My entry this week is about using digital games to enhance learning. This is a relative new concept for many teachers who did not grow up with gaming nor have much practice with using video games. In an article written by Jordan Shapiro, “Games,, however, can supplement time-tested pedagogical practices to long-term problems.” Edward Owens points out that in “a 2009 study by the American Life Project, 97% of teenaged Americans play some form of videogame, be that on the computer, the Internet, on a handheld or on a console.” So with this knowledge, and knowing the percent will stay high, its makes sense for teachers to embrace using games in the classroom.
The relative advantage of using digital games in the classroom can be widespread. Shapiro points out a study conducted by the American Psychological Association “that identified four types of positive impact that video games have on the kids who play them.” These four types are:
- Cognitive benefit: Games have been shown to improve attention, focus, and reaction time.
- Motivational benefit: Games encourage an incremental, rather than an entity theory of intelligence.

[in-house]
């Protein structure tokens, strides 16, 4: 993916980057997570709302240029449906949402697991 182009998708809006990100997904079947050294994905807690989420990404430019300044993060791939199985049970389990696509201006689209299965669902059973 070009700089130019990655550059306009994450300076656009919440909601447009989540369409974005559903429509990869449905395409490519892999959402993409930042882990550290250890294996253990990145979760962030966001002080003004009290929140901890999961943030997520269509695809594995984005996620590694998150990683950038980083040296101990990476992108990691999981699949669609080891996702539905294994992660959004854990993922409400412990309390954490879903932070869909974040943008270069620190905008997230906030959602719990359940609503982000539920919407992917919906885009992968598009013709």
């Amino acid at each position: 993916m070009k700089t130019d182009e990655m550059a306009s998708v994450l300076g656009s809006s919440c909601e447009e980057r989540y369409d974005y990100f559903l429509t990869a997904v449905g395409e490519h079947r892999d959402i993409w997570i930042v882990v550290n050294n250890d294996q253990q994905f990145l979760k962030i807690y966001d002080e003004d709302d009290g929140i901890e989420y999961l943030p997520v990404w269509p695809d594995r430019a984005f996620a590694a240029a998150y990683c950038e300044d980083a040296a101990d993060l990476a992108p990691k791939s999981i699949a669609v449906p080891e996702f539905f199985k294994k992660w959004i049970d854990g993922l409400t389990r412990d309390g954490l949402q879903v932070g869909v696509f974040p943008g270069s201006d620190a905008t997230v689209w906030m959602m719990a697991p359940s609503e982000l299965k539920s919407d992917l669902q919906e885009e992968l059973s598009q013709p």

- Emotional benefit: Games induce positive mood states; and there is speculative evidence that games may help kids develop adaptive emotion regulation.
- Social benefit: Gamers are able to translate the prosocial skills that they learn from co-playing or multiplayer gameplay to ‘peer and family relations outside the gaming environment.'”
I hope as I move forward in my teaching career I will be able to embrace games more so than I do now. I do not think games should, or will replace the physical teacher. Like I said at the beginning, games should enhance what the teacher is teaching.
Owen, E. (n.d.). 4 Reasons Why Gaming Must Be Used in Education. Retrieved March 9, 2016, from http://whatculture.com/gaming/4-reasons-why-gaming-must-be-used-in-education.php
Shapiro, J., SalenTekinbas, K., Schwartz, K., & Darvasi, P. (n.d.). Mind Shift:Guide to Digital GAmes Learning. Retrieved March 8, 2016, from http://www.kqed.org/assets/pdf/news/MindShift-GuidetoDigitalGamesandLearning.pdf